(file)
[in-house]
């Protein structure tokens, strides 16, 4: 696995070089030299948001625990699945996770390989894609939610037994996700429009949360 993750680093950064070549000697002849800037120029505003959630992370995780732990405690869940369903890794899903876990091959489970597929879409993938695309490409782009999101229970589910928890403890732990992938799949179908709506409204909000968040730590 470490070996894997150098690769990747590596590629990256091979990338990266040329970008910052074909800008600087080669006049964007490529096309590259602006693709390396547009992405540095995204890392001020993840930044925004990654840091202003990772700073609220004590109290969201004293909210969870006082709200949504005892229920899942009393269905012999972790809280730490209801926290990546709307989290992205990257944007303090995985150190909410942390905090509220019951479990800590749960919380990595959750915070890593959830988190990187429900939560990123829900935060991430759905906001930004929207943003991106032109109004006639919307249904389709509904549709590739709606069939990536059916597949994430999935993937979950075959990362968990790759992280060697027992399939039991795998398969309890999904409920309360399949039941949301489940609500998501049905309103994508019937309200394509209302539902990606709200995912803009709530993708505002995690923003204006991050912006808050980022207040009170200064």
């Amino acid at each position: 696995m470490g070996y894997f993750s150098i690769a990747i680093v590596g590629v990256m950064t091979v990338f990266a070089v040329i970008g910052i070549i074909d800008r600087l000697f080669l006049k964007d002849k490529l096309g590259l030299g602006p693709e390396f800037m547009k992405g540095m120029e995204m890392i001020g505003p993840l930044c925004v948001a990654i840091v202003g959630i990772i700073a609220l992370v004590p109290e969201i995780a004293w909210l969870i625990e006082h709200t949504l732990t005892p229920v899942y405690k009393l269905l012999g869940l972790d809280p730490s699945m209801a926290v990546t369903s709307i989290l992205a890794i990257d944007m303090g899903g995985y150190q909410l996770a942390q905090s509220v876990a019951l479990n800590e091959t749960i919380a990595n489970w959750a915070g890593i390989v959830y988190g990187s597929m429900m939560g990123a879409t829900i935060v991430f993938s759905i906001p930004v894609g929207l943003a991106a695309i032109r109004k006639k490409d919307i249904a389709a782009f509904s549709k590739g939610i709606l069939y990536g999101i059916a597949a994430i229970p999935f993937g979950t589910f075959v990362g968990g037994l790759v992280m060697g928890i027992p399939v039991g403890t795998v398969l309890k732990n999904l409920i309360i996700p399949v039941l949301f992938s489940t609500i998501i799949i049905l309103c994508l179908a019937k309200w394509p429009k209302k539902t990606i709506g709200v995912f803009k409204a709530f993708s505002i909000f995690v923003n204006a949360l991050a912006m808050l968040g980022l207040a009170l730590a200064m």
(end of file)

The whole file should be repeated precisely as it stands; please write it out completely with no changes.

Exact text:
[in-house]
């Protein structure tokens, strides 16, 4: 696995070089030299948001625990699945996770390989894609939610037994996700429009949360 993750680093950064070549000697002849800037120029505003959630992370995780732990405690869940369903890794899903876990091959489970597929879409993938695309490409782009999101229970589910928890403890732990992938799949179908709506409204909000968040730590 470490070996894997150098690769990747590596590629990256091979990338990266040329970008910052074909800008600087080669006049964007490529096309590259602006693709390396547009992405540095995204890392001020993840930044925004990654840091202003990772700073609220004590109290969201004293909210969870006082709200949504005892229920899942009393269905012999972790809280730490209801926290990546709307989290992205990257944007303090995985150190909410942390905090509220019951479990800590749960919380990595959750915070890593959830988190990187429900939560990123829900935060991430759905906001930004929207943003991106032109109004006639919307249904389709509904549709590739709606069939990536059916597949994430999935993937979950075959990362968990790759992280060697027992399939039991795998398969309890999904409920309360399949039941949301489940609500998501049905309103994508019937309200394509209302539902990606709200995912803009709530993708505002995690923003204006991050912006808050980022207040009170200064």
């Amino acid at each position: 696995m470490g070996y894997f993750s150098i690769a990747i680093v590596g590629v990256m950064t091979v990338f990266a070089v040329i970008g910052i070549i074909d800008r600087l000697f080669l006049k964007d002849k490529l096309g590259l030299g602006p693709e390396f800037m547009k992405g540095m120029e995204m890392i001020g505003p993840l930044c925004v948001a990654i840091v202003g959630i990772i700073a609220l992370v004590p109290e969201i995780a004293w909210l969870i625990e006082h709200t949504l732990t005892p229920v899942y405690k009393l269905l012999g869940l972790d809280p730490s699945m209801a926290v990546t369903s709307i989290l992205a890794i990257d944007m303090g899903g995985y150190q909410l996770a942390q905090s509220v876990a019951l479990n800590e091959t749960i919380a990595n489970w959750a915070g890593i390989v959830y988190g990187s597929m429900m939560g990123a879409t829900i935060v991430f993938s759905i906001p930004v894609g929207l943003a991106a695309i032109r109004k006639k490409d919307i249904a389709a782009f509904s549709k590739g939610i709606l069939y990536g999101i059916a597949a994430i229970p999935f993937g979950t589910f075959v990362g968990g037994l790759v992280m060697g928890i027992p399939v039991g403890t795998v398969l309890k732990n999904l409920i309360i996700p399949v039941l949301f992938s489940t609500i998501i799949i049905l309103c994508l179908a019937k309200w394509p429009k209302k539902t990606i709506g709200v995912f803009k409204a709530f993708s505002i909000f995690v923003n204006a949360l991050a912006m808050l968040g980022l207040a009170l730590a200064m």